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How Kerala is tackling the second Nipah outbreak

As Nipah fears resurface, Kerala to strengthen preventive measures

The samples of a patient in Kochi have been sent to the National Institute of Virology (NIV) in Pune, and health authorities are awaiting the results.

June 03, 2019 12:12 pm | Updated 06:29 pm IST - Kochi

Test tube with blood sample for Nipah virus test.

Test tube with blood sample for Nipah virus test.

In the wake of a suspected case of Nipah virus infection at a private hospital in Kochi, a high-level committee has decided to strengthen preventive measures, even as confirmation is awaited from the National Institute of Virology (NIV) in Pune.

The committee, comprising Health Secretary Rajan Kobargade, District Collector Mohammed Y. Safirulla, District Medical Officer N.K. Kuttappan, and other senior Health officials, met in Kochi after a private hospital reported on Sunday that a college student from North Paravur studying in Thodupuzha was admitted with an infection that could not be identified by them.

The samples of the patient have been sent to Pune and health authorities are awaiting the results.

A team from Kozhikode was arriving to oversee and train the Health officials in matters of technical management in case the infection gets confirmed, District Medical Officer N.K. Kuttappan told The Hindu .

A control room will be opened at the Collectorate for any information related to the Nipah virus. An isolation ward is being arranged at the Government Medical College, Ernakulam. Equipment and other facilities are being brought into the casualty ward.

Government closely monitoring situation: Pinarayi Vijayan

In a Facebook post, Kerala Chief Minister Pinarayi Vijayan said the government was closely monitoring the situation. Kerala’s health network was capable of handling any emergency, he said. He urged people to follow the Health department’s instructions.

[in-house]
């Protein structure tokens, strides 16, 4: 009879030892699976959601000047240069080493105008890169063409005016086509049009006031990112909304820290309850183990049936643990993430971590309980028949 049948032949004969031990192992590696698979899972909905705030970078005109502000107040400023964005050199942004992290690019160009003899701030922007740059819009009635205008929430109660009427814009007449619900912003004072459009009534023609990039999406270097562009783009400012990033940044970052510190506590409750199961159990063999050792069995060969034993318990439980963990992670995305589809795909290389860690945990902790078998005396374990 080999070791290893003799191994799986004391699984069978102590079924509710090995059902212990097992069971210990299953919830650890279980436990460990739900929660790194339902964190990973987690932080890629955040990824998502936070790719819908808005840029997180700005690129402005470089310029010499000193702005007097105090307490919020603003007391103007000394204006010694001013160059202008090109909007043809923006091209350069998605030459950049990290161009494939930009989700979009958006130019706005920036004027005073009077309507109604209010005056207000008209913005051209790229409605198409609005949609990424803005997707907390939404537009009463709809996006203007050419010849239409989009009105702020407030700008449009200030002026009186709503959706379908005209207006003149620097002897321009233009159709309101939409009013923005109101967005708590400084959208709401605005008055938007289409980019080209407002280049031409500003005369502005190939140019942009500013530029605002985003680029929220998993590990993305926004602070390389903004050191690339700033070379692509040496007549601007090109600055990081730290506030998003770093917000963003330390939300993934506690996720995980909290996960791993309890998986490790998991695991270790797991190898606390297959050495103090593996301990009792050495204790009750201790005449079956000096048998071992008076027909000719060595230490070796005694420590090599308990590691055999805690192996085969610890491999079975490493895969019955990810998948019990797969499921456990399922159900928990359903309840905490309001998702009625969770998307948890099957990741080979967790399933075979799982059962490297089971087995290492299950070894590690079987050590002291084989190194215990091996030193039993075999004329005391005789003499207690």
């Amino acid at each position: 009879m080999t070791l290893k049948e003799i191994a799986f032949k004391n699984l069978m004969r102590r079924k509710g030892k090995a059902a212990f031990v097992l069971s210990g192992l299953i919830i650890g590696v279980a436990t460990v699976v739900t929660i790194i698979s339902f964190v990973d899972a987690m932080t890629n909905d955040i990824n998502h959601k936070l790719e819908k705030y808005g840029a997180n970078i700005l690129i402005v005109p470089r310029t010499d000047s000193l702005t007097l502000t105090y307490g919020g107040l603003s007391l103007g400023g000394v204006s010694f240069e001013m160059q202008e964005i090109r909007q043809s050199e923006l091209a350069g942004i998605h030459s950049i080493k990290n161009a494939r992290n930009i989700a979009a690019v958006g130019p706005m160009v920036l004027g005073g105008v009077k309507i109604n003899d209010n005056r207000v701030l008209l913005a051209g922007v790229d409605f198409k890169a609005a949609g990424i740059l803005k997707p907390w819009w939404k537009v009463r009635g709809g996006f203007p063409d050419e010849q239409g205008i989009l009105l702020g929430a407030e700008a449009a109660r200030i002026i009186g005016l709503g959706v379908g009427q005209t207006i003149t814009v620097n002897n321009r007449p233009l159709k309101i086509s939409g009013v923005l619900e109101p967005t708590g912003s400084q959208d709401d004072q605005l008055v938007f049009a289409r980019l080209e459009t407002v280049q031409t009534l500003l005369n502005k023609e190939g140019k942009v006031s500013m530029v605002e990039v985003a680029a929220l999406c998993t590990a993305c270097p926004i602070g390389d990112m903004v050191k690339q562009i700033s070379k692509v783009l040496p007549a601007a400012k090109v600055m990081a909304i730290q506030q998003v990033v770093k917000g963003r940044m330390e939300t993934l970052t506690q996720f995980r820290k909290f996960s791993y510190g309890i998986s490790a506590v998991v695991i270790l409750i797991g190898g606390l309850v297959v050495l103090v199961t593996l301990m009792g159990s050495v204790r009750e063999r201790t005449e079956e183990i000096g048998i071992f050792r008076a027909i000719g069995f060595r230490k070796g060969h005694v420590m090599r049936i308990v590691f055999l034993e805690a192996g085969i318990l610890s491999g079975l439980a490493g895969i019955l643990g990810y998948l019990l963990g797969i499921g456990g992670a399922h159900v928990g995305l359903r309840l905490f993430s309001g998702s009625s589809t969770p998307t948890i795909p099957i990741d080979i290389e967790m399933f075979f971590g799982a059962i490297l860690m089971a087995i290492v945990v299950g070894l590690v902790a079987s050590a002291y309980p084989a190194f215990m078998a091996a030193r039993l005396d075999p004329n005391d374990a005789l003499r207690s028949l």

“There is need to be cautious, but it is not a cause for panic,” he said. A series of measures had been ramped up to tackle the problem, he said; contact tracing, case isolation, quality care and community engagement were being done diligently. He asked people to be careful against spreading rumours through social media.

Kerala Health Minister K.K. Shylaja reiterated that the Health Department was capable of handling any situation — isolation wards and other facilities had been arranged at hospitals and medical colleges. People should stop spreading fake news about Nipah infection, she said, adding that a doctor should be consulted for aggravated cough and fever.

Last year, when a Nipah infection was detected in Kozhikode, the Health department took preventive steps to check its spread. Isolation wards were arranged in various hospitals and symptoms of the viral infection were watched closely, said the Minister.

The infection is usually spread from animal to animal, but in rare cases it spreads from animal to humans too. Bats and pigs are found to be the usual carriers.

The virus could spread through fruits bitten by carrier bats or when the excreta of such animals find their way into the foods consumed by humans. It can spread through close contact with infected persons, especially when precautions are not taken.

In case of infection, it takes five to 14 days for the symptoms to manifest. Common symptoms are fever, headache, giddiness and loss of consciousness.

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